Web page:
The concept of ReDigi is simple. It is supposed to make it possible for you to resell digitally downloaded content (tracks from Beatport, Amazon, iTunes Store, etc.,) by transferring the song to whoever you're selling it to, and making sure you don't have any copies left on your PC. The implementation is impossibe. Sellers could back the tracks up on external storage media, rename or relabel the tracks, or simply sell tracks they never actually bought, to begin with. The courts ruled against ReDigi, digitally-acquired content can't be resold.
A Southern District court of New York struck down ReDigi's appeal against a lawsuit by Capitol Records, alleging copyright infringement. The court observed that first sale principles, which allow people to resell their old physical records, cassettes, and discs, don't apply to digitally-sourced content (that which doesn't ship in physical media). ReDigi may force sellers of pre-owned digital content to delete copies from their PCs, but the process still involves making a copy of the content, without the record label's permission.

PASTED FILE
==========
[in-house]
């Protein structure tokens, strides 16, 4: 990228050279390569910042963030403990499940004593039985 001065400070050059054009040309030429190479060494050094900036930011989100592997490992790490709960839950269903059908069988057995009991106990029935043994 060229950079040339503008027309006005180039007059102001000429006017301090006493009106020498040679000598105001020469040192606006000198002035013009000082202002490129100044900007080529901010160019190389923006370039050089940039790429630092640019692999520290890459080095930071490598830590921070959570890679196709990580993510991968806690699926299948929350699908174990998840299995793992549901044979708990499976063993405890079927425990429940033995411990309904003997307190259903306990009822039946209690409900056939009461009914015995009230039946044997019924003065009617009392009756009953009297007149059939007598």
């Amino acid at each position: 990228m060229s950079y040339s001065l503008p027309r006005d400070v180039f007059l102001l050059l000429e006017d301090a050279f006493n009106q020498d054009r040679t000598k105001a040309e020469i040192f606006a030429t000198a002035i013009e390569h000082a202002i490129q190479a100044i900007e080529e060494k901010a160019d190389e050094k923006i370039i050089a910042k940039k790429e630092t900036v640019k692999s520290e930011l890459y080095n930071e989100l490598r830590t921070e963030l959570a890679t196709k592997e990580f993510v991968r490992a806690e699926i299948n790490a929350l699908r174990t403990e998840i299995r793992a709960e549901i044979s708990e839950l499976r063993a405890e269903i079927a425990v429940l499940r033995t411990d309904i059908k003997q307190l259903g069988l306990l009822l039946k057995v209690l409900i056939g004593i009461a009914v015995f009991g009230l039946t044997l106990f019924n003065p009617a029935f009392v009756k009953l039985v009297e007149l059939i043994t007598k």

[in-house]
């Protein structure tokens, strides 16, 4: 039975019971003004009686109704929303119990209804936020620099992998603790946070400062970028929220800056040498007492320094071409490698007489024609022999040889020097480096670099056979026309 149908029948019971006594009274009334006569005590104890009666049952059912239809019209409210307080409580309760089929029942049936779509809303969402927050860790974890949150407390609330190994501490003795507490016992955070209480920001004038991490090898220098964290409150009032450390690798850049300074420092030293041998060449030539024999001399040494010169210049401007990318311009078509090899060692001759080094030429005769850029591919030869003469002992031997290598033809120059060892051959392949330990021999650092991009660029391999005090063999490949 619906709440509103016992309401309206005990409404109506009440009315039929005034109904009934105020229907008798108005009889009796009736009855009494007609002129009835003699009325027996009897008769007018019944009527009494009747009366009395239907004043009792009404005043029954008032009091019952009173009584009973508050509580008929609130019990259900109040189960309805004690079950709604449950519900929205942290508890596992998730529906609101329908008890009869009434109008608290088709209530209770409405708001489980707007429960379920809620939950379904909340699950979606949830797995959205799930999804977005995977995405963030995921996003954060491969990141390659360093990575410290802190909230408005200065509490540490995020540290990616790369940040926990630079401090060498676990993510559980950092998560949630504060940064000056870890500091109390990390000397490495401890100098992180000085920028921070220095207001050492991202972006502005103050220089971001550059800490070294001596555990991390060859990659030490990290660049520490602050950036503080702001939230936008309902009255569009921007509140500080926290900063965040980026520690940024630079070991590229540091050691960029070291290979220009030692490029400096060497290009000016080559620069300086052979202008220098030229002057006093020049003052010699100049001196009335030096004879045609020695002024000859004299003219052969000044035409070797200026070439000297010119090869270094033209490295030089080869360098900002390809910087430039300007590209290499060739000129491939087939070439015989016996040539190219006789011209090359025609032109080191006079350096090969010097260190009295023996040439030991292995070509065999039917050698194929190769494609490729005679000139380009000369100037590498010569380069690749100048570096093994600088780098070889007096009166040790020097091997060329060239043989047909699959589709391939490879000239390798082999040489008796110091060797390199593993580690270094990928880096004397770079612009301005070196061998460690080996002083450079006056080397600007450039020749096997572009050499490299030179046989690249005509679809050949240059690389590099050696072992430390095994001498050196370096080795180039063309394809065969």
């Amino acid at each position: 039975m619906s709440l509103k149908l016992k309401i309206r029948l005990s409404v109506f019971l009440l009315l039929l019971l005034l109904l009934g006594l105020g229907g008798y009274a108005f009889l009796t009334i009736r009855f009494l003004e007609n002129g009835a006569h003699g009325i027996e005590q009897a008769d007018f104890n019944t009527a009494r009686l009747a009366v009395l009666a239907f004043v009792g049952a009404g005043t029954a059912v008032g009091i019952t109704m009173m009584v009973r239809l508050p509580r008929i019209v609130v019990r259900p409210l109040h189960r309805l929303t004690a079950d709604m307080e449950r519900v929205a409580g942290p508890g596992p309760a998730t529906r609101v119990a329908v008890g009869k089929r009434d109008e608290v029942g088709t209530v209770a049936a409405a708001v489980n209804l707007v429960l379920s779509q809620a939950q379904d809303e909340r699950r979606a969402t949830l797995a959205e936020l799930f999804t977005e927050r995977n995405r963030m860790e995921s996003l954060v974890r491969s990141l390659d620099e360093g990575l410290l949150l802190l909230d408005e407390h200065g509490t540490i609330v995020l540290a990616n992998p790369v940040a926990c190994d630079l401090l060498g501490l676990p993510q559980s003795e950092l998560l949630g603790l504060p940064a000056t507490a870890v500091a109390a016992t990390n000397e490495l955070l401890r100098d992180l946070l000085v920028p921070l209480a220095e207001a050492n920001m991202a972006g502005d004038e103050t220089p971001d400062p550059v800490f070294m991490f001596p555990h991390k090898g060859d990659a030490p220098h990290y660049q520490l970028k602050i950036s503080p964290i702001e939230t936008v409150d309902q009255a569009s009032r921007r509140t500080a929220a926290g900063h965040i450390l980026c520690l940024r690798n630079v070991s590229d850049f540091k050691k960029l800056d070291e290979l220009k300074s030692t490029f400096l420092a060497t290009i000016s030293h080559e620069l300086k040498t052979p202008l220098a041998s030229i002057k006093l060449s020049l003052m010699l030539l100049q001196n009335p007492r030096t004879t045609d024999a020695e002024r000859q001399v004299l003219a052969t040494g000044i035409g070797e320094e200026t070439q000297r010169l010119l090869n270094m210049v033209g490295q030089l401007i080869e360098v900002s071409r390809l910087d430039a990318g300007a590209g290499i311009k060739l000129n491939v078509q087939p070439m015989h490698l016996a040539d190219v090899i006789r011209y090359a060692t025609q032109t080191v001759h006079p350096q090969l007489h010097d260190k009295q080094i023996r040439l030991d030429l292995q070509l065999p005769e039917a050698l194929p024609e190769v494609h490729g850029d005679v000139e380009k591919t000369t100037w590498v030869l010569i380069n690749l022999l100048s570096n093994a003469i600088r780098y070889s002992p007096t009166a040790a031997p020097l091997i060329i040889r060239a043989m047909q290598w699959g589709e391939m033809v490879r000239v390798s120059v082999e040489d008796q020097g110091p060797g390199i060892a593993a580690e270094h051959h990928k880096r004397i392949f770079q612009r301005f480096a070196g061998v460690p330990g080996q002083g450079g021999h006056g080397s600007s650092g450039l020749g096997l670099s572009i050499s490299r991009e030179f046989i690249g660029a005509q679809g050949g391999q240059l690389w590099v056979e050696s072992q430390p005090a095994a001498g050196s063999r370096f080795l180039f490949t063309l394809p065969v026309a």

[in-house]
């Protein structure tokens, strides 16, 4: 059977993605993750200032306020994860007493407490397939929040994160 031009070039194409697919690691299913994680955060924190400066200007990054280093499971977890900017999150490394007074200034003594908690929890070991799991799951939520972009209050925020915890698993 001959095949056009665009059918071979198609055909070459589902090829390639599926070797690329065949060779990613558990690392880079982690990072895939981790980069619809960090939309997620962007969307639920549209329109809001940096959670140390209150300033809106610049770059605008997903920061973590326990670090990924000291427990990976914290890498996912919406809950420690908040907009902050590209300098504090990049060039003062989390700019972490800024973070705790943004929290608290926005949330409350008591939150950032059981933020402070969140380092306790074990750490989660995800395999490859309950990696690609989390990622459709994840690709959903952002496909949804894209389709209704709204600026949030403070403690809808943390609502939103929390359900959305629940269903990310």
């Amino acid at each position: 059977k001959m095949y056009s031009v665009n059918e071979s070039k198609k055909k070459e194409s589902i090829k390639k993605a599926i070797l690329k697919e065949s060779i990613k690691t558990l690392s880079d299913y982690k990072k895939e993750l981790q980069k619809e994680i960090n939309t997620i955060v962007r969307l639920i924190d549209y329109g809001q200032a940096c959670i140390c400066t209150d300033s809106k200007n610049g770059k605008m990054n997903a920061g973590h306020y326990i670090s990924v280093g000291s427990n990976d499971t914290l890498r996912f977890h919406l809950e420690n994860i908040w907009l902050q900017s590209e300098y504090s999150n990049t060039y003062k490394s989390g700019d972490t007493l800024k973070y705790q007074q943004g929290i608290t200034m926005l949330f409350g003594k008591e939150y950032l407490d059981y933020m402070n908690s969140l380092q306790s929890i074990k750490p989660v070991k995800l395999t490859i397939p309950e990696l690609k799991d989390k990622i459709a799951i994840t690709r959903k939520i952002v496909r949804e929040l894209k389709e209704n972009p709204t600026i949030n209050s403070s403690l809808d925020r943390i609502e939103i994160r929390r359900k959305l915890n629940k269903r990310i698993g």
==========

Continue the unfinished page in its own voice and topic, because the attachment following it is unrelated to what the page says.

It remains to be seen how hard Capitol Records will go on ReDigi, as the court is yet to decide on penalties. The ruling could set a precedent against resale of content. An increasing portion of content consumed is being purchased digitally, be it games on Steam, movies bought from Netflix, or music from iTunes, and not physical media. Publishers are getting to keep their profit margins, even in the "digital millennium."
Find a copy of the judgement here.
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|Topics||Digital Downloads, Copyright, The Law, ReDigi, Capitol Records|